Before volunteering, be sure to consider the potential risks to your Social Security benefits.

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Social Security disability insurance benefits can generally only be received if you cannot work because you have a terminal illness or an illness (or disability) that will prevent you from working for at least one year [source: Social Security Online]. Although you are unable to do the work you did before your illness, you might not like the prospect of being inactive. While you're not able to handle a normal workweek, you could find some reward from volunteering a few hours of time, instead. Of course, your ability to volunteer will depend on your health. But if you're able to answer phones or stuff envelopes for an hour or two each week, volunteer opportunities for you do exist. The main caveat concerning your disability benefits, however, is to pay attention to how much time you spend volunteering. The bottom line is, depending on the nature of your volunteer work and the amount of time you spend doing it, it could jeopardize your benefits.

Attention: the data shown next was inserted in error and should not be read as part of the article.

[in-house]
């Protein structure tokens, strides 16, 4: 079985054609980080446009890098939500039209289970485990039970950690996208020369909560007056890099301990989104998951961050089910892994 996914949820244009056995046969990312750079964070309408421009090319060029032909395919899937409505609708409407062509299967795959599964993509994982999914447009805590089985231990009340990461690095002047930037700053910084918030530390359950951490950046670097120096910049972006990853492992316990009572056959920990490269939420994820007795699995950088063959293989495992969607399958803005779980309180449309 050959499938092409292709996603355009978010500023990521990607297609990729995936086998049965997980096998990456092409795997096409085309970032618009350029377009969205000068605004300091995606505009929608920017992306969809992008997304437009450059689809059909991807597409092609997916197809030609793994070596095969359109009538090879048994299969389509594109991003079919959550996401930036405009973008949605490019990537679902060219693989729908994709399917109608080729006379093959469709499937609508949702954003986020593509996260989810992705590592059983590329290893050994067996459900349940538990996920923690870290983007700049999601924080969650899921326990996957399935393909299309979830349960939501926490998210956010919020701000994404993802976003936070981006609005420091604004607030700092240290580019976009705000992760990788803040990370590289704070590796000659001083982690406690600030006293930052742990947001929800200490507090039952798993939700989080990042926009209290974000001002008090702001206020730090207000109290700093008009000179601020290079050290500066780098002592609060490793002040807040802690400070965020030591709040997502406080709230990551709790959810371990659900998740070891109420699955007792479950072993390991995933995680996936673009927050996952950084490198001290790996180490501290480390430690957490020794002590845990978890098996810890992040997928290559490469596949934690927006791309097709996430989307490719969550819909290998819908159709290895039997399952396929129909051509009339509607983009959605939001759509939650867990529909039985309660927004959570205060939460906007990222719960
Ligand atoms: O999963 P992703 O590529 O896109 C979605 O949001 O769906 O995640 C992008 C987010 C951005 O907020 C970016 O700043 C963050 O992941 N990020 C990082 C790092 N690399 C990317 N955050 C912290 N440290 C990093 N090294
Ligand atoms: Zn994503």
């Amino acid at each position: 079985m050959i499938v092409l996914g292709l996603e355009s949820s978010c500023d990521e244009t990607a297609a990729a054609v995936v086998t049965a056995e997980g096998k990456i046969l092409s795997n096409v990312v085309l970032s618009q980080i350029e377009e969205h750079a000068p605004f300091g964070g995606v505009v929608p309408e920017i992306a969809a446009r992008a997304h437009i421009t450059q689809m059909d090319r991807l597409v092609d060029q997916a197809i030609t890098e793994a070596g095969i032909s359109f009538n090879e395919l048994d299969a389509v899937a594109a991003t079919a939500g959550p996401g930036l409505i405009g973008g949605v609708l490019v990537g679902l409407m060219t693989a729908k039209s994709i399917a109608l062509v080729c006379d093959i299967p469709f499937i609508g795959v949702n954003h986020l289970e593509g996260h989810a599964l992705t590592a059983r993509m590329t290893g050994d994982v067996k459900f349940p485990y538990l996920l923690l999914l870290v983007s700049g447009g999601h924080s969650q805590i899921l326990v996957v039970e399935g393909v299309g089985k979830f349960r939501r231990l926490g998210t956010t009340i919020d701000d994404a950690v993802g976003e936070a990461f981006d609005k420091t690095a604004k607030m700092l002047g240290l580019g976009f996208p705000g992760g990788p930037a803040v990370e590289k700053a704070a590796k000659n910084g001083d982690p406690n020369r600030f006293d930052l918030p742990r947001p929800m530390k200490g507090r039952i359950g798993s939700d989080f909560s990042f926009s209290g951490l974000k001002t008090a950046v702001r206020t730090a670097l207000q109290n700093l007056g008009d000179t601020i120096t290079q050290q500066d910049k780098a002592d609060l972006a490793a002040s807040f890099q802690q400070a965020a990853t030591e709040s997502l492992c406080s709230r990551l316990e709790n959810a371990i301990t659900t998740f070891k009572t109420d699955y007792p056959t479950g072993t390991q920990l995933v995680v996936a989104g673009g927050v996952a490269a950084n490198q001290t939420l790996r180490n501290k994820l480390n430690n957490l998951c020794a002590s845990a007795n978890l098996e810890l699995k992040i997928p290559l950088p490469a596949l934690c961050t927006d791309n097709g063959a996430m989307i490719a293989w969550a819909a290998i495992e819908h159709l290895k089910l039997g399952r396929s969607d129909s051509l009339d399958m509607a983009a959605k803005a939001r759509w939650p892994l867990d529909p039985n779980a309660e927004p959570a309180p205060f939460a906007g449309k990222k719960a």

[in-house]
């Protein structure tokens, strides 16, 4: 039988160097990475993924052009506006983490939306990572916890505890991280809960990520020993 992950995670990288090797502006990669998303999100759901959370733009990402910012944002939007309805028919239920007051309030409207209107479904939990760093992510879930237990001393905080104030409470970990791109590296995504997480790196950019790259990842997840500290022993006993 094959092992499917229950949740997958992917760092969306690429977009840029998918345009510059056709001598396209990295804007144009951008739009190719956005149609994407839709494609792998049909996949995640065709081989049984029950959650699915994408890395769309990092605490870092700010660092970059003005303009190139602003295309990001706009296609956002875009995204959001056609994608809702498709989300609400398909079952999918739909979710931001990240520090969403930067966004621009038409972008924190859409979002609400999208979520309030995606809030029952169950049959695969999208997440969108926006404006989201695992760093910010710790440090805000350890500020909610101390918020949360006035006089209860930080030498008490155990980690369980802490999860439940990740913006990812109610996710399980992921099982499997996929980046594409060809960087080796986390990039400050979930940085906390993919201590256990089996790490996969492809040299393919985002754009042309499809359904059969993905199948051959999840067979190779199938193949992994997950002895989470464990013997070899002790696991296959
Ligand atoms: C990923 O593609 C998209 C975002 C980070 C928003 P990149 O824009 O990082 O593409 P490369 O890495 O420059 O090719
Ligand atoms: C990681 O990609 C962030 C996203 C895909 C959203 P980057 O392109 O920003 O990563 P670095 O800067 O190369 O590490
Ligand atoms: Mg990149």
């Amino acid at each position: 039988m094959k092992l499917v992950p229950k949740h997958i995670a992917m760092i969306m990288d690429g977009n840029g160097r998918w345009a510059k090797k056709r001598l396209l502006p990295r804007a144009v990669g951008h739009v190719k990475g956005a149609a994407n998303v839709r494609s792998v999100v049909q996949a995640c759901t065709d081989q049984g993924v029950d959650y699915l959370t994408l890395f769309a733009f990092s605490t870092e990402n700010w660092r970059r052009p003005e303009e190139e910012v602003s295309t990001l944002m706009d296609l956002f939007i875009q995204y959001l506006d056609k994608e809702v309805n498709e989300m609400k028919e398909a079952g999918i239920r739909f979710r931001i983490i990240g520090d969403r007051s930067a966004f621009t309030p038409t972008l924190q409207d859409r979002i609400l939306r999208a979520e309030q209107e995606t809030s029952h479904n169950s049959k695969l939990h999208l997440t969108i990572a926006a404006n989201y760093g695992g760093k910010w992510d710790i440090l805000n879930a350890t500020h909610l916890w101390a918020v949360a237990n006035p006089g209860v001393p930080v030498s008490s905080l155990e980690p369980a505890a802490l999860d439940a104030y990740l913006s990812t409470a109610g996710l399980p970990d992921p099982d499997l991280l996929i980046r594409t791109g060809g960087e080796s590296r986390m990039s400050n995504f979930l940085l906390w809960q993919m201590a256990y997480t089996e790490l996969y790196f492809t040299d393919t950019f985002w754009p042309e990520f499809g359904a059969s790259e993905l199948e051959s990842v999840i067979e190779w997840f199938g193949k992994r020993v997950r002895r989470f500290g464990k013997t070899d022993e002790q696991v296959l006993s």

Volunteering can be a good way to ease yourself back into a schedule and routine of work before returning to a full-time job [source: Chambers]. Volunteering can allow you to keep your skills and talents sharp or continue gathering work experience. If you have to look for a new job after you stop receiving disability, this could be beneficial; you'll have a new reference for your resume while showing a future employer that you are ready to work and have put effort forth even though you were collecting disability.

However, if you can spend a fair amount of time volunteering, the Social Security administration might feel that you are ready to go back to work and that you no longer require Social Security disability benefits [source: LaVan & Neidenberg]. The amount of time you spend volunteering isn't the only risk. You should also consider compensation.

If your volunteer work turns into a paid position and you begin to be compensated for it, you could end up losing your Social Security disability [source: Chambers].

If you receive Social Security disability benefits and want to volunteer, you may find this a valuable use of your time. Just be sure to consider the potential risks to your benefits, first.

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